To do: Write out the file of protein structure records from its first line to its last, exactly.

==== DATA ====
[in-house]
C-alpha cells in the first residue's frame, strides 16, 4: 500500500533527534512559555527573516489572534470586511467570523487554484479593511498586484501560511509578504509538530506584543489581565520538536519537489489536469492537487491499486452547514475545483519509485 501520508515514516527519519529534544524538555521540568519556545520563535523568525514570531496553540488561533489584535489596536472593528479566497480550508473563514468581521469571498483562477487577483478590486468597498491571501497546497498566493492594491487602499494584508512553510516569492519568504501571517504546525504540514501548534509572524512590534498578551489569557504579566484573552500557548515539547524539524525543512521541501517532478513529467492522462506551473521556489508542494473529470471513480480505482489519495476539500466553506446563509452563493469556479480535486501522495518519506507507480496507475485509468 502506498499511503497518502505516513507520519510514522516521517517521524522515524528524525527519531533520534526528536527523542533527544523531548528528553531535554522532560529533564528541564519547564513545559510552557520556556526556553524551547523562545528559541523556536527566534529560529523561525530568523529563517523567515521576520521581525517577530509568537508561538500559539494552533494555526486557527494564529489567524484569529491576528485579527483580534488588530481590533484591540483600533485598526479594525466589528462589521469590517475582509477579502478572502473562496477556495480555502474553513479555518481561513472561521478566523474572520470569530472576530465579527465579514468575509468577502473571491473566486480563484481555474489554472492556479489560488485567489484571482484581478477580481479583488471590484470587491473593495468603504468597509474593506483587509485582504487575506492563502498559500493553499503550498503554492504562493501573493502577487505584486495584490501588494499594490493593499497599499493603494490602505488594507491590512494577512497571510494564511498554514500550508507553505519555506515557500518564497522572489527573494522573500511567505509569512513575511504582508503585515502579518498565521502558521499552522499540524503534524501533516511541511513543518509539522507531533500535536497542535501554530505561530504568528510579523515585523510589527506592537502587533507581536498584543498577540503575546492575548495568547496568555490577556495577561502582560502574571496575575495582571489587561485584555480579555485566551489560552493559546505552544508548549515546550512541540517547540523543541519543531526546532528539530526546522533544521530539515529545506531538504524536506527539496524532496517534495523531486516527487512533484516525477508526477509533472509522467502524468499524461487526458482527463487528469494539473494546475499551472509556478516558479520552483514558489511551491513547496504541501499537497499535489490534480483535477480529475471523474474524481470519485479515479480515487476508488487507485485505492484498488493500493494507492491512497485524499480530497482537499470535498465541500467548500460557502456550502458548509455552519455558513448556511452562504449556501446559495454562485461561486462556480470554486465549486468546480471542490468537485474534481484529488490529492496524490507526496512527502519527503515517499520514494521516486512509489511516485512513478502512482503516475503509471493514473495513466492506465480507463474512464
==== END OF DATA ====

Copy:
[in-house]
C-alpha cells in the first residue's frame, strides 16, 4: 500500500533527534512559555527573516489572534470586511467570523487554484479593511498586484501560511509578504509538530506584543489581565520538536519537489489536469492537487491499486452547514475545483519509485 501520508515514516527519519529534544524538555521540568519556545520563535523568525514570531496553540488561533489584535489596536472593528479566497480550508473563514468581521469571498483562477487577483478590486468597498491571501497546497498566493492594491487602499494584508512553510516569492519568504501571517504546525504540514501548534509572524512590534498578551489569557504579566484573552500557548515539547524539524525543512521541501517532478513529467492522462506551473521556489508542494473529470471513480480505482489519495476539500466553506446563509452563493469556479480535486501522495518519506507507480496507475485509468 502506498499511503497518502505516513507520519510514522516521517517521524522515524528524525527519531533520534526528536527523542533527544523531548528528553531535554522532560529533564528541564519547564513545559510552557520556556526556553524551547523562545528559541523556536527566534529560529523561525530568523529563517523567515521576520521581525517577530509568537508561538500559539494552533494555526486557527494564529489567524484569529491576528485579527483580534488588530481590533484591540483600533485598526479594525466589528462589521469590517475582509477579502478572502473562496477556495480555502474553513479555518481561513472561521478566523474572520470569530472576530465579527465579514468575509468577502473571491473566486480563484481555474489554472492556479489560488485567489484571482484581478477580481479583488471590484470587491473593495468603504468597509474593506483587509485582504487575506492563502498559500493553499503550498503554492504562493501573493502577487505584486495584490501588494499594490493593499497599499493603494490602505488594507491590512494577512497571510494564511498554514500550508507553505519555506515557500518564497522572489527573494522573500511567505509569512513575511504582508503585515502579518498565521502558521499552522499540524503534524501533516511541511513543518509539522507531533500535536497542535501554530505561530504568528510579523515585523510589527506592537502587533507581536498584543498577540503575546492575548495568547496568555490577556495577561502582560502574571496575575495582571489587561485584555480579555485566551489560552493559546505552544508548549515546550512541540517547540523543541519543531526546532528539530526546522533544521530539515529545506531538504524536506527539496524532496517534495523531486516527487512533484516525477508526477509533472509522467502524468499524461487526458482527463487528469494539473494546475499551472509556478516558479520552483514558489511551491513547496504541501499537497499535489490534480483535477480529475471523474474524481470519485479515479480515487476508488487507485485505492484498488493500493494507492491512497485524499480530497482537499470535498465541500467548500460557502456550502458548509455552519455558513448556511452562504449556501446559495454562485461561486462556480470554486465549486468546480471542490468537485474534481484529488490529492496524490507526496512527502519527503515517499520514494521516486512509489511516485512513478502512482503516475503509471493514473495513466492506465480507463474512464